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Personal Definitions of Family Healthcare: Do They Matter?

Posted By Lisa Zak-Hunter, Thursday, February 18, 2016

I overheard a family physician lament about the unraveling of family practice. It was after a long day of seeing single parent families, grandparents raising children, and endless single pregnant women. The statement was something along the lines of “A single mother and her baby are not a family. This is not why I went into practice.” I sensed frustration and disillusionment from someone who idealized caring for mom, dad, kids, and grandma and grandpa. I put my initial feelings aside and tried stepping into his shoes. A theme I kept coming back to was: how do provider definitions of ‘family’ or the ‘ideal family’ impact patient care and provider wellbeing?

Within the past few years, there has been increased discussion about both how to define family and who defines family. The Syrian refugee crisis has reignited debate over the laws that govern and programs that service immigrant, refugee, and undocumented families. It has also highlighted how families are torn apart in times of war and conflict, leaving them grappling to redefine themselves. Gay marriage has also been legalized in our country more recently, and there continue to be discussions about its legality and morality. Family structures have changed in other ways as well. Births to older women are on the rise and overall birth rates are low (Howe, 2015; Matthews & Hamilton, 2014). Statistics also indicate that approximately 60% of children live in a family with married parents where at least one works. The other 40% live with single parents, grandparents, a parent and their significant other, or other situations (Council on Contemporary Families, 2012). In 2012, the chances that two children selected at random would share the same family constellation was just under 50%, compared to about 80% in 1960 (Council on Contemporary Families, 2012). In other situations and within certain cultures, family members may not be blood relatives but close friends. At this point, it is challenging to identify the ‘typical American family’ because there is no dominant family form (Council on Contemporary Families, 2012).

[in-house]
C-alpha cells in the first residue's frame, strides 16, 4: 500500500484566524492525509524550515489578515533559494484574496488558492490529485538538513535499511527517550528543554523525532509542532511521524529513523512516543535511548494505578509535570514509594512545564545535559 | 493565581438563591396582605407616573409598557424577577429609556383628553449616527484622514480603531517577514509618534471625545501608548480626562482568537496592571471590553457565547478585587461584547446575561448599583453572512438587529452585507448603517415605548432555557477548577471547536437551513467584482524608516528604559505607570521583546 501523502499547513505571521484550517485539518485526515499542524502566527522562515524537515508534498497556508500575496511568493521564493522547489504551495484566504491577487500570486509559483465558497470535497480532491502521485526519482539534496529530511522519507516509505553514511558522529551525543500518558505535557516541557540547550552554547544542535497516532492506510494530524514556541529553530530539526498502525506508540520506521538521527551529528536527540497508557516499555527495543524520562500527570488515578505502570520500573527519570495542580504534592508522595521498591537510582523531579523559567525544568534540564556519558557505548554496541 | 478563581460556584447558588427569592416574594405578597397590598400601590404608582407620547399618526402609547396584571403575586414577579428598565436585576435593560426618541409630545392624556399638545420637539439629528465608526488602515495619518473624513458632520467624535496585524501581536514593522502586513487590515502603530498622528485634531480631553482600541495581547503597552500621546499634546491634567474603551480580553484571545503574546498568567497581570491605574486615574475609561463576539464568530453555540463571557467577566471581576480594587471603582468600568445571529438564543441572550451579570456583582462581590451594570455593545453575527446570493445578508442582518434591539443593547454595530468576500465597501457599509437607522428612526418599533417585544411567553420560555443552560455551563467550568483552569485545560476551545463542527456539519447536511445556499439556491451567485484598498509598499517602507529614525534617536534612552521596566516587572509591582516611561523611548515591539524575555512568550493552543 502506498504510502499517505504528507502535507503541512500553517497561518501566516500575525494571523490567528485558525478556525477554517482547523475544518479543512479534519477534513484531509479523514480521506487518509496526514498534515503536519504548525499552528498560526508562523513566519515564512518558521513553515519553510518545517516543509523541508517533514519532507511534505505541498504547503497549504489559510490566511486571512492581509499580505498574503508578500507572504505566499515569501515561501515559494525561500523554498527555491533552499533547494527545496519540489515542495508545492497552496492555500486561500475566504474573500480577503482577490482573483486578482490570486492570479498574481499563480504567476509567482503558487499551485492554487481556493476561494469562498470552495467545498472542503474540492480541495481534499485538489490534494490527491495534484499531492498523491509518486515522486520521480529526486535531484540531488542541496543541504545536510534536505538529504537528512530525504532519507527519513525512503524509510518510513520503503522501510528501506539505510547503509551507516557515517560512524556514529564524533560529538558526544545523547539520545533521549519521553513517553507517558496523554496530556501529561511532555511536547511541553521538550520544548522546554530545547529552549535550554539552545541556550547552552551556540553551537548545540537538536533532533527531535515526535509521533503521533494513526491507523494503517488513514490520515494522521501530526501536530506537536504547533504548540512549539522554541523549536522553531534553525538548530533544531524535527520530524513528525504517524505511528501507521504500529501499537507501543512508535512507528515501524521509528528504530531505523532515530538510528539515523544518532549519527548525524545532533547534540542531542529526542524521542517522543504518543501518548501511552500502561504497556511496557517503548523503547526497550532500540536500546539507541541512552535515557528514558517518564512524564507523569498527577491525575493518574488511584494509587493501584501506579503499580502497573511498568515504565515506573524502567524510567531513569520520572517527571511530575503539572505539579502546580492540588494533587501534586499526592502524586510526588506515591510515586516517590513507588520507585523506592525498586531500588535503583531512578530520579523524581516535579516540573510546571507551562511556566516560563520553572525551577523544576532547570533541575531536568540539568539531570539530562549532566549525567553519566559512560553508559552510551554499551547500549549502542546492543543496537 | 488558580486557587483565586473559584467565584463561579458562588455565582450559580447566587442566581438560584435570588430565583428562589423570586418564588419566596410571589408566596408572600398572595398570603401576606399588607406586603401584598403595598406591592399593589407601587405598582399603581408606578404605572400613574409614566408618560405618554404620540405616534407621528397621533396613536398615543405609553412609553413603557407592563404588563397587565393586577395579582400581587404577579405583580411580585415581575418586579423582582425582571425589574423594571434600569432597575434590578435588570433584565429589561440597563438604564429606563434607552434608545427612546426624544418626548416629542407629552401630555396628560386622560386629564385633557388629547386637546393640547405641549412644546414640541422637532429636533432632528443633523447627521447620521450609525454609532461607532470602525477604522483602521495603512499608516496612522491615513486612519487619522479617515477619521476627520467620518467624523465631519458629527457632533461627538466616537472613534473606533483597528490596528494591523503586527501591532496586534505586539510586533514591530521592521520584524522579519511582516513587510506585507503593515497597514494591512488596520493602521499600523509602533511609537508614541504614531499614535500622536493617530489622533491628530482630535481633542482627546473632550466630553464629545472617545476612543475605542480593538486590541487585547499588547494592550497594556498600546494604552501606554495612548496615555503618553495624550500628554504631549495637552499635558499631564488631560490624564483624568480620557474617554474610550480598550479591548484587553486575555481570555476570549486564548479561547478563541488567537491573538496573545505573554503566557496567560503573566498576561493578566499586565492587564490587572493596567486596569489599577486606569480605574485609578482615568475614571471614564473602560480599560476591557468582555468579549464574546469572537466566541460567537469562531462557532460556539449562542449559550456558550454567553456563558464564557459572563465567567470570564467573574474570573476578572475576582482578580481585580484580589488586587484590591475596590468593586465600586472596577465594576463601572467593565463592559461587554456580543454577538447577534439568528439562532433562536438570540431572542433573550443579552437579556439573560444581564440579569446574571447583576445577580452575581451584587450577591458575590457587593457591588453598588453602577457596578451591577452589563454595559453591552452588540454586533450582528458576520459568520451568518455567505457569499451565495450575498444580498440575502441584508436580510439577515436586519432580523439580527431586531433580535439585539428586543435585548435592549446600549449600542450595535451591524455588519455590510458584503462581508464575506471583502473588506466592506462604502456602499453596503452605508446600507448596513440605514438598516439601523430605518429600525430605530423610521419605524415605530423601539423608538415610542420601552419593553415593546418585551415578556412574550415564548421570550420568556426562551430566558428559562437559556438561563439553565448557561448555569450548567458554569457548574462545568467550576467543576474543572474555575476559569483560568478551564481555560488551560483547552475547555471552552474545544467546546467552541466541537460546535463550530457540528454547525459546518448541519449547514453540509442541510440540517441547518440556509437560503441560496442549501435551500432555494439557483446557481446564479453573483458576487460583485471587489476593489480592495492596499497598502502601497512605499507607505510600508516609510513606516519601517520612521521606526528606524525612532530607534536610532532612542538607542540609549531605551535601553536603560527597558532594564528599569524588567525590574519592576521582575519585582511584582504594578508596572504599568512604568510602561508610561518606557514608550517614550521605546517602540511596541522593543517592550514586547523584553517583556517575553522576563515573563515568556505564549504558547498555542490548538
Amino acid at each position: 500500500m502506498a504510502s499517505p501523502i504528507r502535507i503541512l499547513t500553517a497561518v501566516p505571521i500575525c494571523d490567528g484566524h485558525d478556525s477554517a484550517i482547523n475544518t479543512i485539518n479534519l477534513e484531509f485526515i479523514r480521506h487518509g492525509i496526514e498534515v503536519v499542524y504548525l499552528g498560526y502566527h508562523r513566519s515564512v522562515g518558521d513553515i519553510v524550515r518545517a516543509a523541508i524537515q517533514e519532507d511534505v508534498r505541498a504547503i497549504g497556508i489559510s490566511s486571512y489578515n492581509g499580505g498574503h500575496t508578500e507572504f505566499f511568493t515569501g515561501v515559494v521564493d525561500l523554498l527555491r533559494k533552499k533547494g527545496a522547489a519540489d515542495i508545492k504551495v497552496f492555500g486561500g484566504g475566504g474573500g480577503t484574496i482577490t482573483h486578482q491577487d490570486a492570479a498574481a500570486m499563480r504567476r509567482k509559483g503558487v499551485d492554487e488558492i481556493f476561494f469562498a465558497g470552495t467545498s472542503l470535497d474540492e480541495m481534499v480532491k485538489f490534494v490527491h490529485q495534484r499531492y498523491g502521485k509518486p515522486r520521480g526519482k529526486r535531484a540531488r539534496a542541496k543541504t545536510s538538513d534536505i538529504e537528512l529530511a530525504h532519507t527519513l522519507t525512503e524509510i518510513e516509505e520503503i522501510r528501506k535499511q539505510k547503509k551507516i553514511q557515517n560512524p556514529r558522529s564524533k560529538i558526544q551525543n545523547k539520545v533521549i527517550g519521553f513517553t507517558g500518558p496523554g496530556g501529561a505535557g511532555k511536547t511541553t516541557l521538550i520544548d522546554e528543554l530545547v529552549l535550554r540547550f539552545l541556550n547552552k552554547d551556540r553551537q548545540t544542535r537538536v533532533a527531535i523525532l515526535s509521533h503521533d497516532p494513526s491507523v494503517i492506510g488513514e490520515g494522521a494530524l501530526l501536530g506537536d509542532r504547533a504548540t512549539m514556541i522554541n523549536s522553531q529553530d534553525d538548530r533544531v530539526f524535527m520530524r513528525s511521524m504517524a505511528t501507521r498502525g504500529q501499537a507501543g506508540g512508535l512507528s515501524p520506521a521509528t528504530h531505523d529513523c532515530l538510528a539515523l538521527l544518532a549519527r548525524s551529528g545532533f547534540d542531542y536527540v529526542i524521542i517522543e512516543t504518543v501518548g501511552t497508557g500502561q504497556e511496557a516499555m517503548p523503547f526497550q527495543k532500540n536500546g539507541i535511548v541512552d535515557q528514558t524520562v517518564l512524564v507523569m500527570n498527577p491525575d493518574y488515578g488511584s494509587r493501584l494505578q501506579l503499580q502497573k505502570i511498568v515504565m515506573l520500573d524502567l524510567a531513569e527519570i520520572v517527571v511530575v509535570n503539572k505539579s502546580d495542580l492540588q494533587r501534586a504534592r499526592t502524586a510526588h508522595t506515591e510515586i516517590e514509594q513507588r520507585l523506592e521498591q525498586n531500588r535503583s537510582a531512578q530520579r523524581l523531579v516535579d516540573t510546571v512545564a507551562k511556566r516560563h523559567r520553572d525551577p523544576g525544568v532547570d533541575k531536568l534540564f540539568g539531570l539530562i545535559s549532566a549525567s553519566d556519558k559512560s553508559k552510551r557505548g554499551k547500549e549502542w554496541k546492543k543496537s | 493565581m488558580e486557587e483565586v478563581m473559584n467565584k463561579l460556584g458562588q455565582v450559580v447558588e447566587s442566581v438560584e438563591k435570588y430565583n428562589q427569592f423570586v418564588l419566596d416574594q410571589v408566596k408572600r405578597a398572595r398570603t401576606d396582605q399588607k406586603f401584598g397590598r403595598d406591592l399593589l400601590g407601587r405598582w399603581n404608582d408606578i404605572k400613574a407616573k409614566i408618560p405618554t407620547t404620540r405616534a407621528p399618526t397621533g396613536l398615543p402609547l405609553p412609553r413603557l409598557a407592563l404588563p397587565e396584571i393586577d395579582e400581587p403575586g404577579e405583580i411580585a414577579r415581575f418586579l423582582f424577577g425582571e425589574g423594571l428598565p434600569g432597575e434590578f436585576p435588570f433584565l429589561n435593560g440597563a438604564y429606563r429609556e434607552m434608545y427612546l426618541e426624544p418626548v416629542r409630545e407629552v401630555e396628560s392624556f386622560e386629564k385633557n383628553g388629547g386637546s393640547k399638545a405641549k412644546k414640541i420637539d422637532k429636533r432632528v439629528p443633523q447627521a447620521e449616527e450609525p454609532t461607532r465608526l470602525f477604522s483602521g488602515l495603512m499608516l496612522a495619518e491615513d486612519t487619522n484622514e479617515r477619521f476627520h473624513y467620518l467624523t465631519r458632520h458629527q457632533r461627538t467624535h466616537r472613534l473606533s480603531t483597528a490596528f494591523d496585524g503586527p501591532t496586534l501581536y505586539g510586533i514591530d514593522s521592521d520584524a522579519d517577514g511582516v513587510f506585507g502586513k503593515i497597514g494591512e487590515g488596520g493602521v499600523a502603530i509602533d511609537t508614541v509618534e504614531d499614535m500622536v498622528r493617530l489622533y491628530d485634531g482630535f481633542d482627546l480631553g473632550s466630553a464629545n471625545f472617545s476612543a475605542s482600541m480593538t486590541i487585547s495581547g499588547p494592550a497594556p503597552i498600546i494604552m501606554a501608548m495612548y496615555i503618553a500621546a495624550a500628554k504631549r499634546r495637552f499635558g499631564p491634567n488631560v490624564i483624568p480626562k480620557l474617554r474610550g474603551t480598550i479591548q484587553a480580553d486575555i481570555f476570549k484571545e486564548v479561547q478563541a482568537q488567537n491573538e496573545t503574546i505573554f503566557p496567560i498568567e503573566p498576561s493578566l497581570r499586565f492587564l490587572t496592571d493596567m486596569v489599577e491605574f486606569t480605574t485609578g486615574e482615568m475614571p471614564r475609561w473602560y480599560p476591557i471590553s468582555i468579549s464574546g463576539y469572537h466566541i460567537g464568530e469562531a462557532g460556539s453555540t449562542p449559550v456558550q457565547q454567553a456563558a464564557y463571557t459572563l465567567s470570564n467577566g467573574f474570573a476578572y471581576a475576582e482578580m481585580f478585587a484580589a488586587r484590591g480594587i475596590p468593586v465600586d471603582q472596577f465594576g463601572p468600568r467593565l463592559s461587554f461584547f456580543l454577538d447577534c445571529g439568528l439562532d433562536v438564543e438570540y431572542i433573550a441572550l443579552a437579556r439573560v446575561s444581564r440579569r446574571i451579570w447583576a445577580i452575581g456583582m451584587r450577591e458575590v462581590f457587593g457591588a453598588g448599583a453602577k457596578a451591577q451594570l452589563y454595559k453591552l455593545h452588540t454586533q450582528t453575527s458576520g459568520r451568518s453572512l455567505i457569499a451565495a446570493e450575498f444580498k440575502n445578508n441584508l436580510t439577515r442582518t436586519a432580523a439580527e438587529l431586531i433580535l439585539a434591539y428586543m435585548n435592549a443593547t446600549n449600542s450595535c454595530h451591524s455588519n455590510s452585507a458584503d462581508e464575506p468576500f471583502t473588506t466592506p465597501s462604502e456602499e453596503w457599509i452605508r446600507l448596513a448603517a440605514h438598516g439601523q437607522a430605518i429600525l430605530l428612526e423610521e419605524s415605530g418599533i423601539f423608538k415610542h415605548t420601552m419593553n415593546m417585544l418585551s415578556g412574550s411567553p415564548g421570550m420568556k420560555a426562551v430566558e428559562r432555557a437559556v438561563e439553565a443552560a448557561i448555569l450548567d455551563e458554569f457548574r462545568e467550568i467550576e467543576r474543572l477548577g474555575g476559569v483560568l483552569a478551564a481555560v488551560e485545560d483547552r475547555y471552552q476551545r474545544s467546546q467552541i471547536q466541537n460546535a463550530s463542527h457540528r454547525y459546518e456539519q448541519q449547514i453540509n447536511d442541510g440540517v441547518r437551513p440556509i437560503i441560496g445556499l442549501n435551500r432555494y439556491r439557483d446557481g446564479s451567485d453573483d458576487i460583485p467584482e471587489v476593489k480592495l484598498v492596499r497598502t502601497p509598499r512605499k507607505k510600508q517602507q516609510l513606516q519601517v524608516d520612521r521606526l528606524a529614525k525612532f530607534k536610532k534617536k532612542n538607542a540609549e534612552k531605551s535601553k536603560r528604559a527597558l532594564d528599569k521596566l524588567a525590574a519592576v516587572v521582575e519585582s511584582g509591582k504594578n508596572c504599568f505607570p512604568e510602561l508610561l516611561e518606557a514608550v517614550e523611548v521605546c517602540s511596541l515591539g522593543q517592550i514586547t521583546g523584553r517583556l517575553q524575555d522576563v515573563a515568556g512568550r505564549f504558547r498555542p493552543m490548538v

If there is no dominant family form, how do we provide family healthcare? How family is legally defined in healthcare influences treatment. We are reminded of this as non-legal significant others or non-legal parents have a more difficult time obtaining information and making treatment decisions for minor patients or unresponsive loved ones. They are not considered next of kin, and proper paper work needs to be in place to ensure communication with healthcare providers. How we address these ethical and legal issues could be a blog post in itself!